Bucolic Bliss

798 0

Together with their talented design team, a Kansas City couple builds a modern-traditional farm home on an historic property set amidst the scenic countryside of Bonner Springs.

Story by Jeanne de Lathouder     |     Photography by Matt Kocourek

Ann and Randy Nordquist have a passion for country living, so they created their very own blissful lifestyle on a sprawling farm just outside of Bonner Springs, Kansas. Purchased in 2015, their idyllic 28-acre property encompassed a farmhouse built in 1889, a machine shed with living quarters, an 1880s hay barn, and several small buildings. Without hesitation, the couple settled in and lived in a “barn apartment” for three years while they built a five-stall stable for their show horses followed by a spectacular farm-style dream house.



“The site originally was purchased in 1878 by Edward McCaffrey, an early pioneer farm family of Leavenworth County,” says Ann. “When the property became available, we sadly discovered the house was beyond repair, but we still loved the setting. It took us a year to build the horse barn and two years to build the house but living on site was nice because we could observe the building process daily,” she notes.



When they first started planning their home, Ann and Randy knew they wanted to design a traditional farmhouse with some modern twists yet also incorporate items from the original dwelling and outbuildings. They had a wonderful working relationship with Kansas City interior designer Monica Hicks from an earlier remodel, so they called on her again — along with her husband, Todd Hicks, an architect with NSPJ Architects. The Nordquists had been saving pictures of ideas they liked and worked with Todd to create a plan with a big front porch and large symmetrical windows as well as a more open and up-to-date first floor that included the master bedroom.



“Ann is originally from Wilmot, South Dakota, and has very fond memories of her family farm,” says Monica. “Although farmhouse style is a trend for most, it is the genuine article for her — farm life is the cloth from which she is cut. To this day, she loves to collect unique and pure-bred animals including French bulldogs, heritage chickens, Toulouse geese, Olde English Babydoll sheep, and miniature donkeys. Just this year, she and Randy designed and raised a sign on their property titled ‘The Double Yoke Farm’ and chose this name because the two of them have been pulling together, side by side, for 45 years,” she adds.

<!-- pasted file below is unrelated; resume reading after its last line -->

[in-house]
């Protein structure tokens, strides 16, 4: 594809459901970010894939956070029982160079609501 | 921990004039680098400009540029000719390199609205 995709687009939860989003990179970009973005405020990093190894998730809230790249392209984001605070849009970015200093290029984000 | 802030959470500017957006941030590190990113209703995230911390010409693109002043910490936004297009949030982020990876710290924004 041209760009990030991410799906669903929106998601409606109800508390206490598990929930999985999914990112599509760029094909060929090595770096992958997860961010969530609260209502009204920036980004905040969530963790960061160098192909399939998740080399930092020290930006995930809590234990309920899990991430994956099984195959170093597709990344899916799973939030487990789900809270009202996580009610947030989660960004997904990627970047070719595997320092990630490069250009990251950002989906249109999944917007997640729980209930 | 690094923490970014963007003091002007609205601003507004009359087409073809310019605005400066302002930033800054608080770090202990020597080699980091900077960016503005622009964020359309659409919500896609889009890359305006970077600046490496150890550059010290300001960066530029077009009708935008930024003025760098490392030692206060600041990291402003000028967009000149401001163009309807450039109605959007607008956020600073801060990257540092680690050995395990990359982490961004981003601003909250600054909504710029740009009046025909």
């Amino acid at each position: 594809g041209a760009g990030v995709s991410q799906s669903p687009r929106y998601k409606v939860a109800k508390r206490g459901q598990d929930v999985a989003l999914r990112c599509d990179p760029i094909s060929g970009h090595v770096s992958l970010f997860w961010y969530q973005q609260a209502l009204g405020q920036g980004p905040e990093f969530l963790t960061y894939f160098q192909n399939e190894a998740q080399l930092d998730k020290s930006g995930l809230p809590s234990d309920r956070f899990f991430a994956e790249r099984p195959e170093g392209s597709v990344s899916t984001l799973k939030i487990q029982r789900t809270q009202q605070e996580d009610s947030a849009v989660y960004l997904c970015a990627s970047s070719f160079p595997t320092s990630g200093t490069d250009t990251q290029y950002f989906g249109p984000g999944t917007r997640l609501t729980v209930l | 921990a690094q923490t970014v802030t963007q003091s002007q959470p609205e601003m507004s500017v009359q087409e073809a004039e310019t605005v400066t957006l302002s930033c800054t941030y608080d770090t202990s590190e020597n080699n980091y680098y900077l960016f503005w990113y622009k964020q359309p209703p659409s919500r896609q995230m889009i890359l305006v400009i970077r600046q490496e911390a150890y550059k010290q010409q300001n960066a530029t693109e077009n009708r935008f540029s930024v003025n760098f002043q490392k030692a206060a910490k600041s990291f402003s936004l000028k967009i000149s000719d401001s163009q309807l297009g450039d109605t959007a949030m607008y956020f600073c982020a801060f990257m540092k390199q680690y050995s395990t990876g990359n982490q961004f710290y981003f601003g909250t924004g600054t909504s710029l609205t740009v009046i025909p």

In addition to caring for her charming menagerie of farm animals, Ann’s main hobby is showing horses, and she and Randy both enjoy the gorgeous stable they built on their property to support this endeavor. Recently retired from a reinsurance company based in Zurich, Switzerland, Randy now embraces country life and spends time taking care of all the farm pets, blacksmithing, and raising honeybees.



The overall design for the couple’s home was based on the idea that farmhouses were often built small, and as the family grew, one-story additions were eventually added to each side of the house. Todd was careful to find a way to incorporate the space Ann and Randy desired, while preserving the charm and scale that an original farmhouse would have. He designed an intentional contrast between the two-story center element that resembled the original farmhouse and the one-story pine wings flanking each side. To create a striking juxtaposition, he used a galvanized metal roof for the front porch and pine portions and a black roof for the center structure. Todd applied the same pine siding used for the barn and stable on these wings and used white lap siding for the middle portion of the home. One wing provides a garage and craft room/office and the other houses a master suite with a bathroom and walk-in closet. These add-ons create a lovely courtyard in the back of the house near a restored windmill and water well, along with several little niches around the house used for entrances and gardening.



Inside the main home, the kitchen is open with a farm-style sink and lots of windows that flood the room with brilliant natural light. To achieve the look of a traditional old farmhouse, Ann and Randy chose quarter-sawn and rift white oak flooring and five-panel solid wood doors accented with glass transoms.